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  • Squeak is highly portable open-source Smalltalk with powerful multimedia facilities. Squeak is used for a wide variety of computing tasks, ranging from child education to innovative research in computer science, or creation of advanced dynamic web sites.
  • In education, Squeak often just refers to Squeak Etoys, an easy visual programming language/ execution environment built on top of Squeak that is a very popular tool for building microworlds (designers, teachers and children as authors).
  • Squeak Etoys was inspired by LOGO, PARC-Smalltalk, Hypercard, and starLOGO. It is a media-rich authoring environment with a simple powerful scripted object model for many kinds of objects created by end-users that runs on many platform, and is free and open source. It includes 2D and 3D graphics, images, text, particles, pres-entations, web-pages, videos, sound and MIDI, etc. It includes the ability to share desktops with other Etoy users in real-time, so many forms of immersive mentoring and play can be done over the Internet” (Etoys and learning)
  • The best known member of the squeak community is probably Alan Kay, inventor of the Dynabook and who is also known by: The best way to predict the future is to invent it.

Note: Maybe we should separate Etoys from Squeak and make two articles. Etoys has gained recent interest again, because it ships with the OLPC (the 100$ PC).

Squeak in education

  • Squeakland is the home for Etoy, an easy graphical programming environment built on top of Squeak. This site has downloads, information for teachers and children, papers, etc.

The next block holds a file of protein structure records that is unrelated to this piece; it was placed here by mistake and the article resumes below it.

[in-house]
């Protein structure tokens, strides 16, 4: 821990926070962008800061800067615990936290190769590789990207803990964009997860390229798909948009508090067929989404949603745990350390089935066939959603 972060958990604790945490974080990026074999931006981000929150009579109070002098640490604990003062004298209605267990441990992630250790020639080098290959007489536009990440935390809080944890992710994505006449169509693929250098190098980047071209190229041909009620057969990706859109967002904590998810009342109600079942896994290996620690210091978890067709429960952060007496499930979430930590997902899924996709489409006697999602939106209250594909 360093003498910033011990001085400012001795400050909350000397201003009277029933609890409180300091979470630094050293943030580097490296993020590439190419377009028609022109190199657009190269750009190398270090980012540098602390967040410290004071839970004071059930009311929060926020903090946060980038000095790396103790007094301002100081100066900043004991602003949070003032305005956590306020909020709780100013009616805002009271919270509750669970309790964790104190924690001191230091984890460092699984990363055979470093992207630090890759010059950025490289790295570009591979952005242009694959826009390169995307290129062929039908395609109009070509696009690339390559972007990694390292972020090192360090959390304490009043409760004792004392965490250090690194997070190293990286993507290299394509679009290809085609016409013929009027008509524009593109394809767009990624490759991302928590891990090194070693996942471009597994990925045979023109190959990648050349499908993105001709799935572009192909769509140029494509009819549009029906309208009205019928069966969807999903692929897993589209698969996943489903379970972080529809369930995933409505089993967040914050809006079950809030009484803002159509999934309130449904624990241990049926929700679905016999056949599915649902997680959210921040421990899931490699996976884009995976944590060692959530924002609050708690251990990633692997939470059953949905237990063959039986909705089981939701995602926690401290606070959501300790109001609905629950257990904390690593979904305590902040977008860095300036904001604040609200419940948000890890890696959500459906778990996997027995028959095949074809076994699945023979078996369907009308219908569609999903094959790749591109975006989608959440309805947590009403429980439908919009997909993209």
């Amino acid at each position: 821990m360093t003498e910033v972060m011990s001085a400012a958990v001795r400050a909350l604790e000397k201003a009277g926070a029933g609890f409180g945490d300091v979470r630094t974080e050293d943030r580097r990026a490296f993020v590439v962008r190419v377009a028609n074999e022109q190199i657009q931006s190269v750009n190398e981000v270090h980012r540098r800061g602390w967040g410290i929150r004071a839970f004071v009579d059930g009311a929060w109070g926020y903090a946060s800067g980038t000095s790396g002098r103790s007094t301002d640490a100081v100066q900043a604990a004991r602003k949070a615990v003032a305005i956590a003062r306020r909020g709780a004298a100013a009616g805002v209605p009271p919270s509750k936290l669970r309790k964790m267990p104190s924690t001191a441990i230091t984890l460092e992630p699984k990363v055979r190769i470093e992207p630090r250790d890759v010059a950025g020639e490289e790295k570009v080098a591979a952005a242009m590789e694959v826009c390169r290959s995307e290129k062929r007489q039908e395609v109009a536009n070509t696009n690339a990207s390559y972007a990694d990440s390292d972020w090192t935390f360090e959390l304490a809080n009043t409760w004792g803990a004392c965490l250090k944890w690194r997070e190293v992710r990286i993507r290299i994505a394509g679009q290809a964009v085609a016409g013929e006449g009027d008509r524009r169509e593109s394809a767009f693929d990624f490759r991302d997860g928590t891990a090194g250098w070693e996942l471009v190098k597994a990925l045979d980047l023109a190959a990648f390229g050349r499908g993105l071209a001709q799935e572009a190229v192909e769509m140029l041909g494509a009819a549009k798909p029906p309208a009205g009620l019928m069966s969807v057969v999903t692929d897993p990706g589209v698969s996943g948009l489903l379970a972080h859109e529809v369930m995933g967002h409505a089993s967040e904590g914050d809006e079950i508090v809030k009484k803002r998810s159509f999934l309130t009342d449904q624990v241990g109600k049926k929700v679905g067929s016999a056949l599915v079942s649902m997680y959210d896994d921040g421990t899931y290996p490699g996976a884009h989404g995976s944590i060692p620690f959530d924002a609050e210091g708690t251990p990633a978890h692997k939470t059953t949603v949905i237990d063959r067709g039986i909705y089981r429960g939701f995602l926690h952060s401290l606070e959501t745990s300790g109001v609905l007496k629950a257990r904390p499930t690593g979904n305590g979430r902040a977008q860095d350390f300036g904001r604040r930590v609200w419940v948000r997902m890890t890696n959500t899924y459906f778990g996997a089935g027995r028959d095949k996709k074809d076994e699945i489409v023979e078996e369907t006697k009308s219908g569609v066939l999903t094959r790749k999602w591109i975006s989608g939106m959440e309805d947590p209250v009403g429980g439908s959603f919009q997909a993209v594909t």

• ComiKit is a Swedish product for making games and interactive pictures.
  • The Swiki server is a very popular Wiki System (despite the fact that development seems to be frozen). E.g. TECFA runs 2 Swiki servers that are used in the school system.
  • Squeak is also a important foundation of [Croquet], an open source software platform for creating deeply collaborative multi-user online applications



  • Allen-Conn, BJ and Kim Rose (2003), Powerful Ideas in the Classroom, Using Squeak to Enhance Math and Science Learning, Viewpoints Research Institute. ISBN 0974313106
  • Ingalls, Dan; Ted Kaehler, John Maloney, Scott Wallace and Alan Kay (1997). Back to the Future. The Story of Squeak, A Practical Smalltalk Written in Itself. OOPSLA 97 Proceedings.318-326. ACM Press, New York, HTML, retrieved 20:02, 14 November 2007 (MET).
  • Kay, Alan (2002). The Computer Revolution Hasn't Happened Yet - Grand Challenge: Make It Happen In The Best Possible Way 3. CRA Conference on "Grand Research Challenges" in Computer Science and Engineering, June 23-26, 2002, Airlie House, Warrenton, Virginia PDF (3 pages).